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AFL grand ultimate: Why do the Lions sing their music to the tune of the French nationwide anthem? Was Collingwood named after a pub?


There are many issues that footy followers take as a right that the vaguely discover slightly bit odd.

Is it bizarre that all of us collect round and sing natty little ditties collectively at any time when our staff wins? In all probability.

Is it odd that we followers really feel a deep loyalty to suburbs and cities that many people have by no means spent that a lot time in, not to mention lived in, notably when these golf equipment are not bodily hooked up to the locations anymore? Possibly.

However that’s the great thing about sport — it is a tribal coming collectively of people that share the identical pursuits, the identical passions, and the identical towering highs that masks the cavernous lows.

Right now, because the Brisbane Lions tackle Collingwood within the ultimate match of the season, we true believers welcome everybody into the fold to expertise that feeling.

Whilst you would possibly infuriatingly check with it as ‘sportsball’, you are greater than welcome to hitch within the conversations. This is just a few simple speaking factors to get you rolling.

Why is the Brisbane Lions theme music based mostly on the French nationwide anthem?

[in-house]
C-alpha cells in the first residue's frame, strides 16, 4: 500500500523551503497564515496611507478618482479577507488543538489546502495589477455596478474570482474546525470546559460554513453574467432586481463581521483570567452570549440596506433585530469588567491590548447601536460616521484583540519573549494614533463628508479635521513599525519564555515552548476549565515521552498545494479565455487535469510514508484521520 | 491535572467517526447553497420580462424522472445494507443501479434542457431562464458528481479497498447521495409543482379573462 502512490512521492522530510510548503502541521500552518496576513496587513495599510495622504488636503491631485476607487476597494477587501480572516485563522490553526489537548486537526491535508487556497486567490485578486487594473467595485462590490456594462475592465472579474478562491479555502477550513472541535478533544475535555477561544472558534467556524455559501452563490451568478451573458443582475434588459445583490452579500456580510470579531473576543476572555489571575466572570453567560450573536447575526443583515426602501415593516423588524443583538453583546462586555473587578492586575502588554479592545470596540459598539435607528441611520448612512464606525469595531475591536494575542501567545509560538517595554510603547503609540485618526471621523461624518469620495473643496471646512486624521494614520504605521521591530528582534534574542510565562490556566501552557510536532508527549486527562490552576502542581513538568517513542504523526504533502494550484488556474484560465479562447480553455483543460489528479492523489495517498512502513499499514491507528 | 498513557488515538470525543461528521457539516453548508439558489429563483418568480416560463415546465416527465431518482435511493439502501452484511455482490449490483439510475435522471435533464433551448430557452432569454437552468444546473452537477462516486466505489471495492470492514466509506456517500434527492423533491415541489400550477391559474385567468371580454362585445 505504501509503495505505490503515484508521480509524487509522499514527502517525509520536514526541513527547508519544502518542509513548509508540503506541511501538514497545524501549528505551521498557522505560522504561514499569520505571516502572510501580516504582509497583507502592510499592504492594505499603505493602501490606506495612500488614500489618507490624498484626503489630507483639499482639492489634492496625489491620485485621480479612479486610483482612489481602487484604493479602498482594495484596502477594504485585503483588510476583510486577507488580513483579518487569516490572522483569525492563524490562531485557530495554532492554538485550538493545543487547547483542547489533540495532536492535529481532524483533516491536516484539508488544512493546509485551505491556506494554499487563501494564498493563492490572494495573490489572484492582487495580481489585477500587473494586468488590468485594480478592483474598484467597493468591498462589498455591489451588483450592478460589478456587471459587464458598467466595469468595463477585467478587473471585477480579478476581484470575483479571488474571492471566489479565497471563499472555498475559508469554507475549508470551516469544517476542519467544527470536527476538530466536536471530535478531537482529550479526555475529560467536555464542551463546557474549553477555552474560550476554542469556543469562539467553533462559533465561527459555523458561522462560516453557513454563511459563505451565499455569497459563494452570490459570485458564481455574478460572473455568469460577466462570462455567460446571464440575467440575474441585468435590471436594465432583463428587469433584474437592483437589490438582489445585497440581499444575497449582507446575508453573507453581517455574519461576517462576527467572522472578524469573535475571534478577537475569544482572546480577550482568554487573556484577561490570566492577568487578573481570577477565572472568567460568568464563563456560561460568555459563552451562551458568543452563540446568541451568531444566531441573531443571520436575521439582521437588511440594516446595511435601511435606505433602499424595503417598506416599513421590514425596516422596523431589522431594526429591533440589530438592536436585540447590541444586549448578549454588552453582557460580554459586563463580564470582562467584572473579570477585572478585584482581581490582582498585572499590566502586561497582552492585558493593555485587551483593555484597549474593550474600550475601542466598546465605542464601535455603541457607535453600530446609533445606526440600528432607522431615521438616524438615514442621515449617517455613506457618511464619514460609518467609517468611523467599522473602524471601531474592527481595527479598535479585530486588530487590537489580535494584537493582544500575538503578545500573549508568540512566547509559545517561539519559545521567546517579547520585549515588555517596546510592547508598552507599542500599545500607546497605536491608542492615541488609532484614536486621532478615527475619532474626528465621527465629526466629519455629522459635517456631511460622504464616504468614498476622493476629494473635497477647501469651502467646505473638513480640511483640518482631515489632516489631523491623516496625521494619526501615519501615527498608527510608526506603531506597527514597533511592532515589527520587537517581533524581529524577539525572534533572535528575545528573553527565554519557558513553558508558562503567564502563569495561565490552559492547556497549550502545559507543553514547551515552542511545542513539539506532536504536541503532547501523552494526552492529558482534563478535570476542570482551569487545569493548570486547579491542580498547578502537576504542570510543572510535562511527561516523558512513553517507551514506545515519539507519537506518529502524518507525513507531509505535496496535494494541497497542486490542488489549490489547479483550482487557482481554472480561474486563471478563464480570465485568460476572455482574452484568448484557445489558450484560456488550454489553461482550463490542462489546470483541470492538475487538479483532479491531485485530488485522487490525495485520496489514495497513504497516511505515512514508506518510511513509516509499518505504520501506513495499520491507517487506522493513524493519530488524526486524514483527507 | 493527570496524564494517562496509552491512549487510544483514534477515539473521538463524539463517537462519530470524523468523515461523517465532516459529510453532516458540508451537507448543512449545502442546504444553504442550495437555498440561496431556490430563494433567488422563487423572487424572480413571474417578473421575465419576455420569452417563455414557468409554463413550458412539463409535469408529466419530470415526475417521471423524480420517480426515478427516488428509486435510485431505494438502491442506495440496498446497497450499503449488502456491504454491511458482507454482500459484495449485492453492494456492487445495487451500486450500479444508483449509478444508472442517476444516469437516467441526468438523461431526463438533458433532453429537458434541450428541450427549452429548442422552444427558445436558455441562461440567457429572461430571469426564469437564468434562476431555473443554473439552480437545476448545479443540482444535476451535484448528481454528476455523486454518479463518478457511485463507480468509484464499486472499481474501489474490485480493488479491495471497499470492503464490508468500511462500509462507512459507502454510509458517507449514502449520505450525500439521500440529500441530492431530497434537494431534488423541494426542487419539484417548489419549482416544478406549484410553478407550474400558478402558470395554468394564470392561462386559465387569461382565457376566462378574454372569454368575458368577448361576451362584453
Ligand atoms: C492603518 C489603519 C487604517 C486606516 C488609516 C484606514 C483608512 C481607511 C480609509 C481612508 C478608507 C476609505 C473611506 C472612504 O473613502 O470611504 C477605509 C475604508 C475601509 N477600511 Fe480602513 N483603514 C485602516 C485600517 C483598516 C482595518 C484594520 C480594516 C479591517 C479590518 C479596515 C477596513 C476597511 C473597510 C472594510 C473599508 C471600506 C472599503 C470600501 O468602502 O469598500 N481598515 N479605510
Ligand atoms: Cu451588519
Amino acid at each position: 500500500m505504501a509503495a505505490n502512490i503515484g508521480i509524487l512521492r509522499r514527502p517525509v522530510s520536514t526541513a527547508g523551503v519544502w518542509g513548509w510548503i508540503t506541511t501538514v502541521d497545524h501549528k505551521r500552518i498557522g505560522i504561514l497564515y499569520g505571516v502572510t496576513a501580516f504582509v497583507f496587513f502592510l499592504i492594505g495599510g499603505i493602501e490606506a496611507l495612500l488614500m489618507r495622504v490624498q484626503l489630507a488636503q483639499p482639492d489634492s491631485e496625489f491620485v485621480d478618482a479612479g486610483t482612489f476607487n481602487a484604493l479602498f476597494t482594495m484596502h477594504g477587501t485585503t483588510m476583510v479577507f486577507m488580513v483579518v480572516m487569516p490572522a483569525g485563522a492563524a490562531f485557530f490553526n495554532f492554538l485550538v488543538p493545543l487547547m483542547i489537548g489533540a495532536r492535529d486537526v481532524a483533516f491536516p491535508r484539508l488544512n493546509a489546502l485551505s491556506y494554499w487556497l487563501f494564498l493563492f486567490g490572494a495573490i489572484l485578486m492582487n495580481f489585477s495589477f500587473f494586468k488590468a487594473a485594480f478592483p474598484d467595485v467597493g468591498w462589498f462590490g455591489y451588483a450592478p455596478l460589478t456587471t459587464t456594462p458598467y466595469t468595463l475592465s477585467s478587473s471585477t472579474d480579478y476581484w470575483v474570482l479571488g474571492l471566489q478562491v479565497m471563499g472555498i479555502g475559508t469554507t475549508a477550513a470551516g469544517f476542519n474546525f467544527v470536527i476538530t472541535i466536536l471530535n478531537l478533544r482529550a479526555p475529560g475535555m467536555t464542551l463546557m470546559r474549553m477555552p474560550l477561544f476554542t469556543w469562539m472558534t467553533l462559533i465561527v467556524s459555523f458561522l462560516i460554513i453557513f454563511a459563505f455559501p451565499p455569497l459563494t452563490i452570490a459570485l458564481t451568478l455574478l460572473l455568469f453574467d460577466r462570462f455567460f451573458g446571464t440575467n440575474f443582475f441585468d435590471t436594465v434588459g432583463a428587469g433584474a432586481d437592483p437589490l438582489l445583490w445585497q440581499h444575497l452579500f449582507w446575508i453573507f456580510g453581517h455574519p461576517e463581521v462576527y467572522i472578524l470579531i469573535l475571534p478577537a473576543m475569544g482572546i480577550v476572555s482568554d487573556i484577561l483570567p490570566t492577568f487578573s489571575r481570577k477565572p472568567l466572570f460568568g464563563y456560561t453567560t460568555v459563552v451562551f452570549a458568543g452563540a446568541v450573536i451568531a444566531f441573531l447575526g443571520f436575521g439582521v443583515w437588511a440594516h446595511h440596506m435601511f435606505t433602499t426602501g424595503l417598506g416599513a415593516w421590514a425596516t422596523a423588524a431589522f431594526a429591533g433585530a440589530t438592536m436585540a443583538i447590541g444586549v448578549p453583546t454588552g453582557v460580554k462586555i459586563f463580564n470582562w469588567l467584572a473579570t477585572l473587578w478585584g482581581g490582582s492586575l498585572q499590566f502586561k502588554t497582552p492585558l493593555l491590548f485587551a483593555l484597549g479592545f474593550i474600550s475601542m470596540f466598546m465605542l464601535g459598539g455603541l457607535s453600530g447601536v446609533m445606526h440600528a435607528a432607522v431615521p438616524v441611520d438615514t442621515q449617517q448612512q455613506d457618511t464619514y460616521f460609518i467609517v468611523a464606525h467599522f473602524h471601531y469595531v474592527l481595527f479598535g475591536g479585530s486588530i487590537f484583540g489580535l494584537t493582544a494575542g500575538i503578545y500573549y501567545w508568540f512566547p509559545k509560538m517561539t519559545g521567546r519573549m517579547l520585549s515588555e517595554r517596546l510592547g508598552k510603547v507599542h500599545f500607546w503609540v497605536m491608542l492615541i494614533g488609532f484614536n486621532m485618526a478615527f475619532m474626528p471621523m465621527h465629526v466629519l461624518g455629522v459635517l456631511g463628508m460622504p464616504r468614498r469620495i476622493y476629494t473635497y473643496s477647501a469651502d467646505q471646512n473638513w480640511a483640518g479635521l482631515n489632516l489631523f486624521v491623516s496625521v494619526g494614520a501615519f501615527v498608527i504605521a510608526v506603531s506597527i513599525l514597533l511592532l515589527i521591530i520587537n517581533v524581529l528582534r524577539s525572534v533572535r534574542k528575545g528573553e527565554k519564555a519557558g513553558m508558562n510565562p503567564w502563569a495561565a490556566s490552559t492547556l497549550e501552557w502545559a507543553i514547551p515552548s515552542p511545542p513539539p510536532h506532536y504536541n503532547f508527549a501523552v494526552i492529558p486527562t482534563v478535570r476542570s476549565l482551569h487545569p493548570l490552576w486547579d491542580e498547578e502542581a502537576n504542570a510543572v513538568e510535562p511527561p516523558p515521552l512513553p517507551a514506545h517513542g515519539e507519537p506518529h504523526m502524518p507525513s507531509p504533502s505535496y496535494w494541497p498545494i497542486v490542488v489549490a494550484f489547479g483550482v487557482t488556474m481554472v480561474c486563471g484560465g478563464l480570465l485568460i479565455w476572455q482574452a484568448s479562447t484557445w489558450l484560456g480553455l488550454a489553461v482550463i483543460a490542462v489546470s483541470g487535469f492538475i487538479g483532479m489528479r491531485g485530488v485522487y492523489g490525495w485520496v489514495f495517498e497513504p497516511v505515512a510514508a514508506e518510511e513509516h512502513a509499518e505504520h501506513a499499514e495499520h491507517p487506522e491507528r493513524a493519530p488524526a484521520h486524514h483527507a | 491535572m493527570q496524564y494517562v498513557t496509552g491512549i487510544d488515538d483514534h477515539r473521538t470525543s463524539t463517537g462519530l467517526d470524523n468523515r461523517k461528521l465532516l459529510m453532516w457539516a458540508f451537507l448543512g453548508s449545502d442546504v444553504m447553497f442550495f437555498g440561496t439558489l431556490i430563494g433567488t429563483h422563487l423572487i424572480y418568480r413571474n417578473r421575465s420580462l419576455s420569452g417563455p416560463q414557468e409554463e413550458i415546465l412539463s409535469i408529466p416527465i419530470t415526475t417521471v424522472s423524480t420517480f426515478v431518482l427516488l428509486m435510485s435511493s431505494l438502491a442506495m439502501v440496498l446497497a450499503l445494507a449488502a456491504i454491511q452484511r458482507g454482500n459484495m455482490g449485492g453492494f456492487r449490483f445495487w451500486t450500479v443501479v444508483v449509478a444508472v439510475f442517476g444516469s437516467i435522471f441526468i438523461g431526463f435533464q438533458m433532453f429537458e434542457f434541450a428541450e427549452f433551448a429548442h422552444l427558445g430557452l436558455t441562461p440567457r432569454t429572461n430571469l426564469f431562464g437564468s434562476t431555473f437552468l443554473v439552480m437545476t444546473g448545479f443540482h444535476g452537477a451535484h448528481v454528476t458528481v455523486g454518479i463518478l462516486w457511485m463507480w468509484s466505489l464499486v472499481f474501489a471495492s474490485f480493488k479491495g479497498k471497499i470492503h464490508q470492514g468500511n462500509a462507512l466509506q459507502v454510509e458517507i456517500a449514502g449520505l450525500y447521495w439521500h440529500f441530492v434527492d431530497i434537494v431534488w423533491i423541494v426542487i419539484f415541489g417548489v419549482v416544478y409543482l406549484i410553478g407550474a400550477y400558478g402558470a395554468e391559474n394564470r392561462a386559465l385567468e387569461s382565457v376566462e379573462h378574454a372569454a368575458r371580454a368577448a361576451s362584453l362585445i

Sacre bleu!

As it is so poetically placed on Wikipedia, La Marseillaise is “a revolutionary music, an anthem to freedom, a patriotic name to mobilise all of the residents and an exhortation to battle in opposition to tyranny and international invasion.”

It is also a footy music belted out by burly athletes after a match, fully out of tune as a result of stated athletes being nicely and actually knackered by the point the sport is over.

Written by Fitzroy Corridor of Fame inductee Invoice Stephen on a 1952 finish of season journey to Perth, the Lions model of the French nationwide anthem is likely one of the few issues that continues to be of the outdated membership after the 1997 merger between Fitzroy and the Brisbane Bears.

La Marseillise

A French revolutionary illustration and phrases for ‘La Marseillaise’ from 1795.

Stephen and his teammates, who had simply watched Casablanca, had been impressed by the scene the place the French drown out the Nazis in a present of croissantational patriotism.

“I had gone (to Perth) with Victorian sides the 2 earlier years. I used to be impressed with the Collingwood music, everybody belted it out, and everybody belted out the North Melbourne music which was later adopted by the Victorian facet,” Stephen would later say.

“We actually did not have a music that united us at Fitzroy, and I had simply been to the images to see Casablanca and was impressed by the scene within the restaurant.

“The Germans had been belting out their Nazi music, and a few bloke began singing this French music. Progressively all of the French joined in and overwhelmed the Germans with their voice. I used to be very impressed with the music, La Marseillaise.

“As we had been in a carriage on our approach to the West having a booze-up, I instructed the boys that we would have liked an excellent music and gave them the tune to La Marseillaise.

“Anyway, I wished all of the boys to assist make up the music. I began them off with the primary line, which was ‘we’re the boys from Fitzroy my lads’, then I went to all of the others and every gave me a special line.